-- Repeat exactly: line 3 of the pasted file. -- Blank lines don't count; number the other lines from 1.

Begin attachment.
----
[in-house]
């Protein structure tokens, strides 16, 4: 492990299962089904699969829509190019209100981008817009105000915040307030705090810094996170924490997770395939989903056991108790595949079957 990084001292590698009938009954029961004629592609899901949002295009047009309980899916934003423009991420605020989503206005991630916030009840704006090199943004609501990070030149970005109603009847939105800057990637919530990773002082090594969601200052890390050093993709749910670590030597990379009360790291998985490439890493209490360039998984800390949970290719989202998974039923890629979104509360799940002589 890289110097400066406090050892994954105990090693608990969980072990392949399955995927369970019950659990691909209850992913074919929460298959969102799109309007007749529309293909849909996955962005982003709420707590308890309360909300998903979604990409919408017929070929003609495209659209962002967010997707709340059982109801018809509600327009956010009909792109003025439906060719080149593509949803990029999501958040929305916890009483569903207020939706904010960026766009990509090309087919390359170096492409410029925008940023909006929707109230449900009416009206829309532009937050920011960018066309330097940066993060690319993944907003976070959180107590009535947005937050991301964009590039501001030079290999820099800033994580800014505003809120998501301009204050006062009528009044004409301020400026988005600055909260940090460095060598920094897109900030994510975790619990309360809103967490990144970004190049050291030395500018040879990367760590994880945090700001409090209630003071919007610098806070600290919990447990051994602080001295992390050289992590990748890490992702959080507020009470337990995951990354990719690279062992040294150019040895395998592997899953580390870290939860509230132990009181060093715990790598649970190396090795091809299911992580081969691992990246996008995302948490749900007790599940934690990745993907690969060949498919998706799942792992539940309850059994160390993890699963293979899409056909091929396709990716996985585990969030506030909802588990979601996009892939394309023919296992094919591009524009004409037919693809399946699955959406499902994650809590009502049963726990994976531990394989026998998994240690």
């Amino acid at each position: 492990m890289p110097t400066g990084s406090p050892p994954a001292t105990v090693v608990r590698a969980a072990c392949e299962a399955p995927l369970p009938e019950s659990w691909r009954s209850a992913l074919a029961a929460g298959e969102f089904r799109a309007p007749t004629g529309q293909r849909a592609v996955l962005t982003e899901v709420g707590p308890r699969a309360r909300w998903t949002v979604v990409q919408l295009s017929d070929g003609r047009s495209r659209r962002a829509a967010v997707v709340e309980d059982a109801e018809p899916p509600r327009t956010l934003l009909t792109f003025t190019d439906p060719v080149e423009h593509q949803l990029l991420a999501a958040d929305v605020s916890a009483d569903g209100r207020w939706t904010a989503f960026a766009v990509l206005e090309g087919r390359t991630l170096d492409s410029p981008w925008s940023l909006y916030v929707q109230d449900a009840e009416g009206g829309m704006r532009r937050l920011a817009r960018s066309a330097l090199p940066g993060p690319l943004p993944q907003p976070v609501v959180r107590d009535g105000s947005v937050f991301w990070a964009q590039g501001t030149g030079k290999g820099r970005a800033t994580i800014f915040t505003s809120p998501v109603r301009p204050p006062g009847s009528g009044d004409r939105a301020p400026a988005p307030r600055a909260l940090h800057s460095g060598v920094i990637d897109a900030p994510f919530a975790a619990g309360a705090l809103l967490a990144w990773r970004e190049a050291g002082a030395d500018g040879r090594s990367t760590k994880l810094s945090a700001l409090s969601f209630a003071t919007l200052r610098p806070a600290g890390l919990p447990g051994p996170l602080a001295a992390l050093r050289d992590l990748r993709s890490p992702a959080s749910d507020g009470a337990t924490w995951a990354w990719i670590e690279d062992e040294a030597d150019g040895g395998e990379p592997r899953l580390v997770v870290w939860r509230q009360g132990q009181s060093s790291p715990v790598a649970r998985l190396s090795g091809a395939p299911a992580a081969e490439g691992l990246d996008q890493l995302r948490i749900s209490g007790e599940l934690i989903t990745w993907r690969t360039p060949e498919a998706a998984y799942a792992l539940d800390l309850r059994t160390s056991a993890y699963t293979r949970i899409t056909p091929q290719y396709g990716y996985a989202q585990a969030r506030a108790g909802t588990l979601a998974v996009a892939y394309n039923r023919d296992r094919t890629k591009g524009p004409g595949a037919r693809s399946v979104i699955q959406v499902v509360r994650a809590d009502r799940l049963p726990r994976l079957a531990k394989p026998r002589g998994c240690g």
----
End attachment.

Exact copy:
């Amino acid at each position: 492990m890289p110097t400066g990084s406090p050892p994954a001292t105990v090693v608990r590698a969980a072990c392949e299962a399955p995927l369970p009938e019950s659990w691909r009954s209850a992913l074919a029961a929460g298959e969102f089904r799109a309007p007749t004629g529309q293909r849909a592609v996955l962005t982003e899901v709420g707590p308890r699969a309360r909300w998903t949002v979604v990409q919408l295009s017929d070929g003609r047009s495209r659209r962002a829509a967010v997707v709340e309980d059982a109801e018809p899916p509600r327009t956010l934003l009909t792109f003025t190019d439906p060719v080149e423009h593509q949803l990029l991420a999501a958040d929305v605020s916890a009483d569903g209100r207020w939706t904010a989503f960026a766009v990509l206005e090309g087919r390359t991630l170096d492409s410029p981008w925008s940023l909006y916030v929707q109230d449900a009840e009416g009206g829309m704006r532009r937050l920011a817009r960018s066309a330097l090199p940066g993060p690319l943004p993944q907003p976070v609501v959180r107590d009535g105000s947005v937050f991301w990070a964009q590039g501001t030149g030079k290999g820099r970005a800033t994580i800014f915040t505003s809120p998501v109603r301009p204050p006062g009847s009528g009044d004409r939105a301020p400026a988005p307030r600055a909260l940090h800057s460095g060598v920094i990637d897109a900030p994510f919530a975790a619990g309360a705090l809103l967490a990144w990773r970004e190049a050291g002082a030395d500018g040879r090594s990367t760590k994880l810094s945090a700001l409090s969601f209630a003071t919007l200052r610098p806070a600290g890390l919990p447990g051994p996170l602080a001295a992390l050093r050289d992590l990748r993709s890490p992702a959080s749910d507020g009470a337990t924490w995951a990354w990719i670590e690279d062992e040294a030597d150019g040895g395998e990379p592997r899953l580390v997770v870290w939860r509230q009360g132990q009181s060093s790291p715990v790598a649970r998985l190396s090795g091809a395939p299911a992580a081969e490439g691992l990246d996008q890493l995302r948490i749900s209490g007790e599940l934690i989903t990745w993907r690969t360039p060949e498919a998706a998984y799942a792992l539940d800390l309850r059994t160390s056991a993890y699963t293979r949970i899409t056909p091929q290719y396709g990716y996985a989202q585990a969030r506030a108790g909802t588990l979601a998974v996009a892939y394309n039923r023919d296992r094919t890629k591009g524009p004409g595949a037919r693809s399946v979104i699955q959406v499902v509360r994650a809590d009502r799940l049963p726990r994976l079957a531990k394989p026998r002589g998994c240690g």